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United States Department of Agriculture

Agricultural Research Service

Research Project: Primary and Secondary Prevention of Peanut and Tree Nut Allergy

Location: Food Processing and Sensory Quality Research

Title: Heat and pressure treatments effects on peanut allergenicity

Authors
item Cabanillas, Beatriz -
item MALEKI, SOHEILA
item Rodriguez, Julia -
item Burbano, Carmen -
item Muzquiz, Mercedes -
item Jimenez, Maria -
item Pedrosa, Mercedes -
item Cuadrado, Carmen -
item Crespo, Jesus -

Submitted to: Food Chemistry
Publication Type: Peer Reviewed Journal
Publication Acceptance Date: October 27, 2011
Publication Date: December 15, 2011
Citation: Cabanillas, B., Maleki, S.J., Rodriguez, J., Burbano, C., Muzquiz, M., Jimenez, M., Pedrosa, M., Cuadrado, C., Crespo, J. 2011. Heat and pressure treatments effects on peanut allergenicity. Food Chemistry. 132:360-366.

Interpretive Summary: Peanut allergy is recognized as one of the most severe food allergies. The aim of this study was to investigate the changes in immunoglobulin E (IgE) binding to peanut proteins produced by thermal-processing methods, including a high moisture and high heat treatment called autoclaving. Immunoreactivity to raw and thermally processed peanut extracts was evaluated by IgE immunoblot, and with skin tests in patients with clinical allergy to peanut. Roasted peanut and autoclaved roasted peanut were selected for IgE binding experiments, with serum from peanut allergic patients, immunoblot experiments with antibodies against peanut allergens (Ara h 1, Ara h 2 and Ara h 3), digestion experiments, and structure determination studies. These studies showed IgE immunoreactivity of roasted peanut proteins decreased significantly at extreme conditions of autoclaving. Structure experiments showed unfolding of proteins in autoclave treated samples, which makes them more susceptible to digestion, and caused a significant decrease in the IgE-binding capacity of peanut allergens.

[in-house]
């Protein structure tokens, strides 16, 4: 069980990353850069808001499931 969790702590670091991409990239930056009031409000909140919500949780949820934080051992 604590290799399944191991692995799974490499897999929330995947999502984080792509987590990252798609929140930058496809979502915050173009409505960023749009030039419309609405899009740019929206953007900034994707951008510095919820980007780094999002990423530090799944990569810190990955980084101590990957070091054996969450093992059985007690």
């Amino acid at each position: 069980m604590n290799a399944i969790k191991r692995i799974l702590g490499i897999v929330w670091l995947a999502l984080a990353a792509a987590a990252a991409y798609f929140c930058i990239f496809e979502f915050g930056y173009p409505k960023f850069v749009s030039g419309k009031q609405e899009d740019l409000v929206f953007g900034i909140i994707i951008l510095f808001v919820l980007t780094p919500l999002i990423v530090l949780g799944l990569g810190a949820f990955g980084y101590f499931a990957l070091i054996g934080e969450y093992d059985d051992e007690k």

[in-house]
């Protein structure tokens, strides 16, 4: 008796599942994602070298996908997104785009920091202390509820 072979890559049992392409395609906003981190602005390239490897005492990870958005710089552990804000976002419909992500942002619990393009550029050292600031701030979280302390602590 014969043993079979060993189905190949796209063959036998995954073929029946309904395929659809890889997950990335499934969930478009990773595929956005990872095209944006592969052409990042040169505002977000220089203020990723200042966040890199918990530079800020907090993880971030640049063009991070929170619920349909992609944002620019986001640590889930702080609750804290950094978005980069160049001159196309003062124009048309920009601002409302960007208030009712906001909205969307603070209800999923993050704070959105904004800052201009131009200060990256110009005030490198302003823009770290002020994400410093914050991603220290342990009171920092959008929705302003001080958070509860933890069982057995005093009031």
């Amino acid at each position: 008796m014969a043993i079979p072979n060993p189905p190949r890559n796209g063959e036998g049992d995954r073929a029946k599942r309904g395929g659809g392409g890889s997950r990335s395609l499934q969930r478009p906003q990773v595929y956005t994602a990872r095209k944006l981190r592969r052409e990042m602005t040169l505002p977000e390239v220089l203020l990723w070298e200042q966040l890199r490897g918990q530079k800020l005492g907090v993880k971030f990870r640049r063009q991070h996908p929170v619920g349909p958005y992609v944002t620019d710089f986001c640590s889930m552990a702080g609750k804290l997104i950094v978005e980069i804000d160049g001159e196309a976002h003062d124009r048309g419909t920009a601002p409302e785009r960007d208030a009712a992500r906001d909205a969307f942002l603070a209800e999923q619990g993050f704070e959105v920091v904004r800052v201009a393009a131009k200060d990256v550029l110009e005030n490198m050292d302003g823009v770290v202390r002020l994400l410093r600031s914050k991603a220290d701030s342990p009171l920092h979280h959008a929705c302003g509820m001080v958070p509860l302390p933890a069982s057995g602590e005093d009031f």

Technical Abstract: Peanut allergy is recognized as one of the most severe food allergies. The aim of this study was to investigate the changes in IgE binding capacity of peanut proteins produced by thermal-processing methods, including autoclaving. Immunoreactivity to raw and thermally processed peanut extracts was evaluated by IgE immunoblot, and skin prick tests in patients with clinical allergy to peanut. Roasted peanut and autoclaved roasted peanut were selected for IgE ELISA experiments, with individual sera, immunoblot experiments with antibodies against peanut allergens (Ara h 1, Ara h 2 and Ara h 3), digestion experiments, and circular dichroism spectroscopy. In vitro and in vivo experiments showed IgE immunoreactivity of roasted peanut proteins decreased significantly at extreme conditions of autoclaving. Circular dichroism experiments showed unfolding of proteins in autoclave treated samples, which makes them more susceptible to digestion. Autoclaving at 2.56 atm for 30 min produces a significant decrease of IgE-binding capacity of peanut allergens.

Last Modified: 7/28/2014